Protect Core Capabilities
The U.S. Army has undergone several downsizings, usually after a major war and its subsequent victory. Professor Russ Weigley coined the phrase "The American Way of War" to mean the strategy of calling up a large number of forces during conflict operations and then quickly returning to a small standing army after the conflict was completed. This was the case with World Wars I and II, the Korean Conflict, and the Vietnam War. When the U.S. triumphed in the Cold War, the peace dividend was sought as we faced Francis Fukuyama's The End of History.
Our Army went from nearly 800,000 in the late 1970s to about 480,000 soldiers pre-September 11, 2001. In the midst of the mobilization for Desert Shield and Desert Storm in 1990, the Department of Defense and the Army were continuing with plans to reduce the structure of the Army from 18 combat divisions to 10.
General Gordon Sullivan, then Chief of Staff of the Army, was concerned about returning to the "Hollow Army" that faced early defeats in the Korean Conflict. He was equally concerned about demonstrating loyalty and compassion to those Americans that joined and stayed with the voluntary Army after Vietnam. So how did he go about it?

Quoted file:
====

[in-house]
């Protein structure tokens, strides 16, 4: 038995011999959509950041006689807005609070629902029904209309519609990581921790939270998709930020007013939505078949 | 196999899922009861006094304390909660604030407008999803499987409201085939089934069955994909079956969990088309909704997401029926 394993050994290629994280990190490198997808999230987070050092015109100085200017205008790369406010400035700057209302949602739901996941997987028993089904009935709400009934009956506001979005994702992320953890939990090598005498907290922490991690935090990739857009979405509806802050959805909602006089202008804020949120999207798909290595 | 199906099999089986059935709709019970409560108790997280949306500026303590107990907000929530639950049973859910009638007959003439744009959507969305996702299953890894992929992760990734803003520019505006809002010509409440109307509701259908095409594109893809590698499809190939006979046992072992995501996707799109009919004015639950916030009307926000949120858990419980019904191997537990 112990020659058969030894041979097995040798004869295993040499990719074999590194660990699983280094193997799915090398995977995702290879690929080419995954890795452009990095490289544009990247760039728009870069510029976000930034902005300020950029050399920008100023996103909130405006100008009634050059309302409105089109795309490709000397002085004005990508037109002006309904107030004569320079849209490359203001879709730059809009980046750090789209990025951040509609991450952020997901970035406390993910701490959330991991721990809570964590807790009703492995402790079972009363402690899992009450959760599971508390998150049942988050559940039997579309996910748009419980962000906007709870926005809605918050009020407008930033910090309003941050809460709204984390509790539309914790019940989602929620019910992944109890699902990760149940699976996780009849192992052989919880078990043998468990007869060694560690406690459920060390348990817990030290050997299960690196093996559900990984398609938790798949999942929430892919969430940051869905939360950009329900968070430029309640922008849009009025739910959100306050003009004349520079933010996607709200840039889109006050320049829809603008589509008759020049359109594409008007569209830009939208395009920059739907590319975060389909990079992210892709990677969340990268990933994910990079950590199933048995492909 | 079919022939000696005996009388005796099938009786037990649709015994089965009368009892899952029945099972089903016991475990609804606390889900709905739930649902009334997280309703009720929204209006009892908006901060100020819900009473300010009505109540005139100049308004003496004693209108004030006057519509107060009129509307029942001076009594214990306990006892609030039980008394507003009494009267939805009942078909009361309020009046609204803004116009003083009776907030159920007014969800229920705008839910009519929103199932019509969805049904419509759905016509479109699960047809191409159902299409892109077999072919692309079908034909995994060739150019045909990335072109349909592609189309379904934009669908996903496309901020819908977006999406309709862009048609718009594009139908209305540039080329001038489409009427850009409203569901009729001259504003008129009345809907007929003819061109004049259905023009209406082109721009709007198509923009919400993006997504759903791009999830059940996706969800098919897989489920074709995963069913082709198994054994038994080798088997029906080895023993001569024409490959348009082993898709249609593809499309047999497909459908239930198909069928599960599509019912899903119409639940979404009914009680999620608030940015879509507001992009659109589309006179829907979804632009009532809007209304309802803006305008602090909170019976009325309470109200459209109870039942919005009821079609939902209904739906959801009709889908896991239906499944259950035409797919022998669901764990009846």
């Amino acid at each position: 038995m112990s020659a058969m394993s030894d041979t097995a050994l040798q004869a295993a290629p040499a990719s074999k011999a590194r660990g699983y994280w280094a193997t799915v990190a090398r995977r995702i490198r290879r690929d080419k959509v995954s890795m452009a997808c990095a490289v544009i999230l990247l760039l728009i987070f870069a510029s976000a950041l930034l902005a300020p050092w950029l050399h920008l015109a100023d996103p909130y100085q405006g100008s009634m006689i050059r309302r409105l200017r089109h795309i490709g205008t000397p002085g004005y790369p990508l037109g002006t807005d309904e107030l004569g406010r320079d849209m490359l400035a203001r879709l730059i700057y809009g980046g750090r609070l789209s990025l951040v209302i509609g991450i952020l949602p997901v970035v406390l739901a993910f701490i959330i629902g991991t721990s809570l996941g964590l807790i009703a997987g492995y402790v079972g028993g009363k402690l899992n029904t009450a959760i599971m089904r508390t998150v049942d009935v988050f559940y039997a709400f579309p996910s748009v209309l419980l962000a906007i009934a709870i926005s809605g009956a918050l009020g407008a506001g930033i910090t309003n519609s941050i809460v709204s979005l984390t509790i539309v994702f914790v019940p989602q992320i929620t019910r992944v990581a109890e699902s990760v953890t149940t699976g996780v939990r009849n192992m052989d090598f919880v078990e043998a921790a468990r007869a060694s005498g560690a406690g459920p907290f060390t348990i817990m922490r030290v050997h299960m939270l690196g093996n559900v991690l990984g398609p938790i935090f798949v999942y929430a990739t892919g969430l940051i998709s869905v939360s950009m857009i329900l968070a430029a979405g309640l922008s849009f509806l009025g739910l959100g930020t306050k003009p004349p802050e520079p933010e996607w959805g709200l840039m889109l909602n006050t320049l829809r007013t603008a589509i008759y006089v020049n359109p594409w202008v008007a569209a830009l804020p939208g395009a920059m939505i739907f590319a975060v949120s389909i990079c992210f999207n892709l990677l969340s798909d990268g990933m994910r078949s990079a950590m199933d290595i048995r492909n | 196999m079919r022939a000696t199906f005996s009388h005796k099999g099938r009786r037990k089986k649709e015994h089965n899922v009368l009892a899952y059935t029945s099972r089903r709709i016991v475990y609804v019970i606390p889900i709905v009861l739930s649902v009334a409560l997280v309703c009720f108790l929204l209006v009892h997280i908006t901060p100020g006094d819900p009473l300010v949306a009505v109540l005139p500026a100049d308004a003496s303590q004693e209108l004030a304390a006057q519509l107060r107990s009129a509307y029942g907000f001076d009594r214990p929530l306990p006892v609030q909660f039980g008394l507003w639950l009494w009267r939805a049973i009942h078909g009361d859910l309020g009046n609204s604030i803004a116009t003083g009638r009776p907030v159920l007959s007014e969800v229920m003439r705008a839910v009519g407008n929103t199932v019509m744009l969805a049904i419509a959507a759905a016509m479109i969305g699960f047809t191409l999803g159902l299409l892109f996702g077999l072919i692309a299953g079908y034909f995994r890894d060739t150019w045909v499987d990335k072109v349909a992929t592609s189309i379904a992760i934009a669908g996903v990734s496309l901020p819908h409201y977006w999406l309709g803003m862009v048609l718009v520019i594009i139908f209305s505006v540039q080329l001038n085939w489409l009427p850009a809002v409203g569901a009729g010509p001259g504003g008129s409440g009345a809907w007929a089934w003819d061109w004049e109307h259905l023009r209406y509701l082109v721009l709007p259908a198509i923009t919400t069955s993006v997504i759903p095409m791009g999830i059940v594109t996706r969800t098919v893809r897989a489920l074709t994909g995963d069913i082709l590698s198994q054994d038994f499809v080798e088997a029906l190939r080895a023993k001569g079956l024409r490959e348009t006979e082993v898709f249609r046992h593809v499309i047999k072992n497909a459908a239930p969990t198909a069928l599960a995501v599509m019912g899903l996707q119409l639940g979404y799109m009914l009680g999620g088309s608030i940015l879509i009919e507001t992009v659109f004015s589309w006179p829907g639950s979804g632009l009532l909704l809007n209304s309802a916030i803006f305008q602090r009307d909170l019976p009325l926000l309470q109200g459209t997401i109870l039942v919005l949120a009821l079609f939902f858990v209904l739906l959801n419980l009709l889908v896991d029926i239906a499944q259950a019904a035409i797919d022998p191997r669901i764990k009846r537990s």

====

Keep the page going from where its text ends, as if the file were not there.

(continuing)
Gen. Sullivan was smart about the drawdown, focusing on protecting the core capabilities of the Army. Had he cut manpower from all 18 divisions, we would have had a force incapable of meeting the national defense requirements, which we were able to do with 10 fully manned divisions. That drawdown, then, targeted ancillary functions and organizations while preserving the necessary capabilities for combat units. As part of this process, the Army, along with the other services, instituted Voluntary Separation Incentives that targeted the mid-grade enlisted and officer personnel to achieve a nearly 40 percent reduction in personnel.
Of course gaps emerged between the policy and its execution, as well as the unintended consequences that contributed to the exodus of company-grade officers in the late 1990s. But overall the drawdown was a success because it focused on two critical elements: Maintaining the core capabilities of the Army to defend the nation and realizing that the most valuable resource of the Army is its people. "Mission First, People Always." Maybe this is the lesson that our Army can offer to our civilian counterparts during this challenging time in our nation.
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